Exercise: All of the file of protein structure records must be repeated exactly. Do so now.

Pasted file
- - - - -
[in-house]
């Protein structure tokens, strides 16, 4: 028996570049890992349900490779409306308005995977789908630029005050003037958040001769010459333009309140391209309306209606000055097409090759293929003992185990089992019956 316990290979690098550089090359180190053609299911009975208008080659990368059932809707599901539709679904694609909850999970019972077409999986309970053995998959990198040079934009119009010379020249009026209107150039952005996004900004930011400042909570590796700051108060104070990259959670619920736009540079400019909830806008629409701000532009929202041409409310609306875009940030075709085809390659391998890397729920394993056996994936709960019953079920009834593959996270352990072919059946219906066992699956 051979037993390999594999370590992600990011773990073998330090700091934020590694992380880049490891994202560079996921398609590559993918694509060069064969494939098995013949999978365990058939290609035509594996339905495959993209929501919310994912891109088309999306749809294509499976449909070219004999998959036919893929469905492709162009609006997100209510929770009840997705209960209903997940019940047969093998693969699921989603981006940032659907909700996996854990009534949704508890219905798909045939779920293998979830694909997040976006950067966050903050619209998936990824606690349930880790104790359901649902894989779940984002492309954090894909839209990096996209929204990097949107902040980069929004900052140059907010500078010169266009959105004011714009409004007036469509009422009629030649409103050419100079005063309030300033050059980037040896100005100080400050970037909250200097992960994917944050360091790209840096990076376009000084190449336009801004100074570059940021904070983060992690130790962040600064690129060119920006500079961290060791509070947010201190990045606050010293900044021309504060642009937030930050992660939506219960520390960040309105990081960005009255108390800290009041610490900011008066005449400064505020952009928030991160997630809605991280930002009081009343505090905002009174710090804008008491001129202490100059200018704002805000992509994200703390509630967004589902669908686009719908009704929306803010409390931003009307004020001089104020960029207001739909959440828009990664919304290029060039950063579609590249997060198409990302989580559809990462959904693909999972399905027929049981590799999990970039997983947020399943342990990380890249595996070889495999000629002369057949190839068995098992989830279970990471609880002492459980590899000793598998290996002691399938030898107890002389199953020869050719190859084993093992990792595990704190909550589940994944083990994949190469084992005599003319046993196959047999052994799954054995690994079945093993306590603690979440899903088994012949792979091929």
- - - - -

[in-house]
């Protein structure tokens, strides 16, 4: 028996570049890992349900490779409306308005995977789908630029005050003037958040001769010459333009309140391209309306209606000055097409090759293929003992185990089992019956 316990290979690098550089090359180190053609299911009975208008080659990368059932809707599901539709679904694609909850999970019972077409999986309970053995998959990198040079934009119009010379020249009026209107150039952005996004900004930011400042909570590796700051108060104070990259959670619920736009540079400019909830806008629409701000532009929202041409409310609306875009940030075709085809390659391998890397729920394993056996994936709960019953079920009834593959996270352990072919059946219906066992699956 051979037993390999594999370590992600990011773990073998330090700091934020590694992380880049490891994202560079996921398609590559993918694509060069064969494939098995013949999978365990058939290609035509594996339905495959993209929501919310994912891109088309999306749809294509499976449909070219004999998959036919893929469905492709162009609006997100209510929770009840997705209960209903997940019940047969093998693969699921989603981006940032659907909700996996854990009534949704508890219905798909045939779920293998979830694909997040976006950067966050903050619209998936990824606690349930880790104790359901649902894989779940984002492309954090894909839209990096996209929204990097949107902040980069929004900052140059907010500078010169266009959105004011714009409004007036469509009422009629030649409103050419100079005063309030300033050059980037040896100005100080400050970037909250200097992960994917944050360091790209840096990076376009000084190449336009801004100074570059940021904070983060992690130790962040600064690129060119920006500079961290060791509070947010201190990045606050010293900044021309504060642009937030930050992660939506219960520390960040309105990081960005009255108390800290009041610490900011008066005449400064505020952009928030991160997630809605991280930002009081009343505090905002009174710090804008008491001129202490100059200018704002805000992509994200703390509630967004589902669908686009719908009704929306803010409390931003009307004020001089104020960029207001739909959440828009990664919304290029060039950063579609590249997060198409990302989580559809990462959904693909999972399905027929049981590799999990970039997983947020399943342990990380890249595996070889495999000629002369057949190839068995098992989830279970990471609880002492459980590899000793598998290996002691399938030898107890002389199953020869050719190859084993093992990792595990704190909550589940994944083990994949190469084992005599003319046993196959047999052994799954054995690994079945093993306590603690979440899903088994012949792979091929």